We just received an email from a client asking why so much of her dental bill was not covered. She stated that she had asked if the provider “took her insurance” and was assured that yes, indeed they did. Imagine her surprise when her portion of the bill was well over $400 for a cleaning and a little bit of maintenance.
This has happened so often in the past decade that we now stress that the question should be whether the office is a participating provider in a specific insurance plan. Rest assured, even though the wording of the question was not perfect, the staff person who was asked this question surely understood what was being asked.
Sadly, the staff person’s answer was correct. All providers take everyone’s insurance and will happily provide a universal bill. Participating in a plan is a very different commitment. It means that the provider has agreed to a reduced fee when seeing patients who are part of that insurance plan. When a provider does not participate there can be significant balance billing to the patient.
So what do you do when you got the right answer to the wrong question? Go back to the provider and appeal the situation. Explain to the doctor / dentist / lab / imaging center that your question was pretty universal and that you cannot imagine that this is not a question asked almost daily by other patients. Tell the person with whom you are negotiating that if you had known that this provider did not participate in your network you would have made other provisions because you had not budgeted this cost for your services. Some providers will agree readily and adjust their bill, others will stand firm on their principles and many others will agree to at least some discount.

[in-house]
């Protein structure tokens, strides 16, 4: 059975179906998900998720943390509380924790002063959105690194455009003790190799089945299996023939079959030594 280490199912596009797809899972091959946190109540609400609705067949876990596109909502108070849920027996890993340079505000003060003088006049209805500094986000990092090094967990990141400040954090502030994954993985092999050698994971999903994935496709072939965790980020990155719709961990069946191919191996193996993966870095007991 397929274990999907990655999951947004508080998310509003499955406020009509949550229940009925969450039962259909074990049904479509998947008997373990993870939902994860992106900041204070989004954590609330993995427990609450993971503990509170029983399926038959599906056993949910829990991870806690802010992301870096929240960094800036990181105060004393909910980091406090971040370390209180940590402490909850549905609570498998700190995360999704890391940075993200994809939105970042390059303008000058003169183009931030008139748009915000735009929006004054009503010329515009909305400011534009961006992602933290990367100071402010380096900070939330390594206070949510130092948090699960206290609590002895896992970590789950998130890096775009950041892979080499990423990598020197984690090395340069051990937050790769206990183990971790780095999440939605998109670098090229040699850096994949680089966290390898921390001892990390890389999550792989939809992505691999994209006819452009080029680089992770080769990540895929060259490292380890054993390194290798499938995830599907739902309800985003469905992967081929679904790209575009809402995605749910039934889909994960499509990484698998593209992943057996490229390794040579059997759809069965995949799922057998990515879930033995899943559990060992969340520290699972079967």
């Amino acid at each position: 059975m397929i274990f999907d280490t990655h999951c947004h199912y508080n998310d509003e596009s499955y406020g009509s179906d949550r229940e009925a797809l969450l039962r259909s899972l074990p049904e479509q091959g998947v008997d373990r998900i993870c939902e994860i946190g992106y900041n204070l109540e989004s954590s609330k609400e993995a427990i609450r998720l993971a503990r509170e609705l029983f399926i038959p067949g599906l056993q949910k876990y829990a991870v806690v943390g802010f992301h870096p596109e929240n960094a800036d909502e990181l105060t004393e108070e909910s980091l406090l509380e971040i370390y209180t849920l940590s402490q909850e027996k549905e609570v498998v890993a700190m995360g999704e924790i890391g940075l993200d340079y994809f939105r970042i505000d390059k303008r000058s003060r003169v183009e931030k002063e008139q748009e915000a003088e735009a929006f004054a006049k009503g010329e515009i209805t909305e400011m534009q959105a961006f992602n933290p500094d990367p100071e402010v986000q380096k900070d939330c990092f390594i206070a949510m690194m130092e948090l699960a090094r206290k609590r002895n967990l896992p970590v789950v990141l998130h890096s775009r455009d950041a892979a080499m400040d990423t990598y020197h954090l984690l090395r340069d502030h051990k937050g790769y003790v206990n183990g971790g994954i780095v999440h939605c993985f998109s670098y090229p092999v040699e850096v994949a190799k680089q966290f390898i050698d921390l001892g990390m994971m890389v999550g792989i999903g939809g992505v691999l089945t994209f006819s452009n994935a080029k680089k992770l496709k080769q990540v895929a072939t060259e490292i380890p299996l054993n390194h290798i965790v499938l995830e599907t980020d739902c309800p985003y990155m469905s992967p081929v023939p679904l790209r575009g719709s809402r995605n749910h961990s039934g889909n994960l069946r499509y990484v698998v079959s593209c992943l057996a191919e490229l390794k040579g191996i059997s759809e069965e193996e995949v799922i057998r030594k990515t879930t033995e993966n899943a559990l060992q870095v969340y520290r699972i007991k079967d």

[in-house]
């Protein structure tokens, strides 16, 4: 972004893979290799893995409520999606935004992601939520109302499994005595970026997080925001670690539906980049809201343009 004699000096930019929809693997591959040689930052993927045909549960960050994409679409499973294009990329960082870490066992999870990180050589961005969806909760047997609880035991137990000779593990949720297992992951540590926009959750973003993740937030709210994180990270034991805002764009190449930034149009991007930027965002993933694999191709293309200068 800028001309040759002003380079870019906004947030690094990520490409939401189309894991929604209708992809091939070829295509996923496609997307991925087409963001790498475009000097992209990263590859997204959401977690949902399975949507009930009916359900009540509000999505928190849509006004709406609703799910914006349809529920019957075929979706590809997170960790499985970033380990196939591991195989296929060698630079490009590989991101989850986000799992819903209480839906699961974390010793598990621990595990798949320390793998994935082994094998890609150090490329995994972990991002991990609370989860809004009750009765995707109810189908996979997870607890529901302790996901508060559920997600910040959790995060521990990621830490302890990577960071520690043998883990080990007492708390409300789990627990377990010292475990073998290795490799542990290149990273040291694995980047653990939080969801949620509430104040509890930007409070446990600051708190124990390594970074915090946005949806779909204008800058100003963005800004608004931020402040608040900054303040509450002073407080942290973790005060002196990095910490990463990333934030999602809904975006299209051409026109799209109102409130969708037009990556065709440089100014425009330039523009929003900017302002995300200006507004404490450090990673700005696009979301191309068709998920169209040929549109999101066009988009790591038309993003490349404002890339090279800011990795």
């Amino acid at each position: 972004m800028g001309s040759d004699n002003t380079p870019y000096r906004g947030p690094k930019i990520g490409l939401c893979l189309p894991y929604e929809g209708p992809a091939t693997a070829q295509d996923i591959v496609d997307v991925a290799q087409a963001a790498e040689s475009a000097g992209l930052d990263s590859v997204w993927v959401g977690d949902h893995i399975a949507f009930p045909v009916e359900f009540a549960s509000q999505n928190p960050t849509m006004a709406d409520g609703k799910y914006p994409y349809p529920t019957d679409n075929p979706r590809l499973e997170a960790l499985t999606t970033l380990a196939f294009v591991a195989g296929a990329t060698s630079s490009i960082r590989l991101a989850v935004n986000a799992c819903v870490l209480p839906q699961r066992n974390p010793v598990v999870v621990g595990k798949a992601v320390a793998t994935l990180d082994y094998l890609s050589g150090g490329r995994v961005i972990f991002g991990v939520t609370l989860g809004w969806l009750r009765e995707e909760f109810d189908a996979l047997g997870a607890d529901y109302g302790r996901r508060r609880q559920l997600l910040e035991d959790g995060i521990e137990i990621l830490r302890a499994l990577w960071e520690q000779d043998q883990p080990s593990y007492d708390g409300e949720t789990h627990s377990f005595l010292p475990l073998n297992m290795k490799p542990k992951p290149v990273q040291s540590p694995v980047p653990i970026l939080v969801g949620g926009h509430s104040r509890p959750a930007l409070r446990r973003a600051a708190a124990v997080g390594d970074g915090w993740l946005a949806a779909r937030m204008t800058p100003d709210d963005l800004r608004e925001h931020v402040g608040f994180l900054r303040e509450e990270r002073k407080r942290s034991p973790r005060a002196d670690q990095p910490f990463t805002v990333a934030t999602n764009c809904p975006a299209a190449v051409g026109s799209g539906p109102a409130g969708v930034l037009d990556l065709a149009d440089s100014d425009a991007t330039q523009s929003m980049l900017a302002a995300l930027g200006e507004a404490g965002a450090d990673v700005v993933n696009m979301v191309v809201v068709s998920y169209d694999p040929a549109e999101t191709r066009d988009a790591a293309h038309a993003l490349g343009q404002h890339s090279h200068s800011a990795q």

Each situation is different and results will vary with the firmness of the stand taken by the office and the patient’s negotiating skills. Our best suggestion is to check the provider network with the insurance carrier before scheduling the appointment and then ask the provider office whether or not they participate in a particular plan. If both of these steps are taken before services are rendered and if the patient asks what the expected bill will be once the insurance discount has been applied, there is generally a lot less misunderstanding and many less dollars leave the insured’s checking account.
Think carefully how you ask this particular question the next time you need to schedule with a provider. Participating and taking are very different terms in the insurance industry. We at Czajkowski Dumpel & Associates, Inc. are happy to help you make sense of it all!